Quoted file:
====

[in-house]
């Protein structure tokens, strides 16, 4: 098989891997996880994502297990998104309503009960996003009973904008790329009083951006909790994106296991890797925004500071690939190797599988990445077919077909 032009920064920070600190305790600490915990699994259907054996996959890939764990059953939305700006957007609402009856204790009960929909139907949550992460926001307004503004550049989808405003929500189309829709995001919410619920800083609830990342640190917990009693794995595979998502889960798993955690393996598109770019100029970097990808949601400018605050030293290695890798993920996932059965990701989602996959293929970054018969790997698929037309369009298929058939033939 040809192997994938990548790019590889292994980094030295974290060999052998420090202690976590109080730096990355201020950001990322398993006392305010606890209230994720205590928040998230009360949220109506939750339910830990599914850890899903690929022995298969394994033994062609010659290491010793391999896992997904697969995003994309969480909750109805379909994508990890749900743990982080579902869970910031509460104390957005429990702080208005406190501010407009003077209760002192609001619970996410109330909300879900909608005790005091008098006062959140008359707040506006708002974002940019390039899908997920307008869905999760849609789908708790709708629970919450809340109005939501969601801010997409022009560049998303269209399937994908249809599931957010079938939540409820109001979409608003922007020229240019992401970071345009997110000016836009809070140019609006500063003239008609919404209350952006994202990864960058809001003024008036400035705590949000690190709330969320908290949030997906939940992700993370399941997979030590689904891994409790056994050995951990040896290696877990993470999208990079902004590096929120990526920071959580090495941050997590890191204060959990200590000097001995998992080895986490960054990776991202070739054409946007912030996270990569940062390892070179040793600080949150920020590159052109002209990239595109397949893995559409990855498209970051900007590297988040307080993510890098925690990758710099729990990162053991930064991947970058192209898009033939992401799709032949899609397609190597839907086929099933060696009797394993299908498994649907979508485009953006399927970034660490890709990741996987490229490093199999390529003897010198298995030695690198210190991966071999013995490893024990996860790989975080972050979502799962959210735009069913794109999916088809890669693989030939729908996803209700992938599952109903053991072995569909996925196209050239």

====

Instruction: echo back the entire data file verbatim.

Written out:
[in-house]
């Protein structure tokens, strides 16, 4: 098989891997996880994502297990998104309503009960996003009973904008790329009083951006909790994106296991890797925004500071690939190797599988990445077919077909 032009920064920070600190305790600490915990699994259907054996996959890939764990059953939305700006957007609402009856204790009960929909139907949550992460926001307004503004550049989808405003929500189309829709995001919410619920800083609830990342640190917990009693794995595979998502889960798993955690393996598109770019100029970097990808949601400018605050030293290695890798993920996932059965990701989602996959293929970054018969790997698929037309369009298929058939033939 040809192997994938990548790019590889292994980094030295974290060999052998420090202690976590109080730096990355201020950001990322398993006392305010606890209230994720205590928040998230009360949220109506939750339910830990599914850890899903690929022995298969394994033994062609010659290491010793391999896992997904697969995003994309969480909750109805379909994508990890749900743990982080579902869970910031509460104390957005429990702080208005406190501010407009003077209760002192609001619970996410109330909300879900909608005790005091008098006062959140008359707040506006708002974002940019390039899908997920307008869905999760849609789908708790709708629970919450809340109005939501969601801010997409022009560049998303269209399937994908249809599931957010079938939540409820109001979409608003922007020229240019992401970071345009997110000016836009809070140019609006500063003239008609919404209350952006994202990864960058809001003024008036400035705590949000690190709330969320908290949030997906939940992700993370399941997979030590689904891994409790056994050995951990040896290696877990993470999208990079902004590096929120990526920071959580090495941050997590890191204060959990200590000097001995998992080895986490960054990776991202070739054409946007912030996270990569940062390892070179040793600080949150920020590159052109002209990239595109397949893995559409990855498209970051900007590297988040307080993510890098925690990758710099729990990162053991930064991947970058192209898009033939992401799709032949899609397609190597839907086929099933060696009797394993299908498994649907979508485009953006399927970034660490890709990741996987490229490093199999390529003897010198298995030695690198210190991966071999013995490893024990996860790989975080972050979502799962959210735009069913794109999916088809890669693989030939729908996803209700992938599952109903053991072995569909996925196209050239």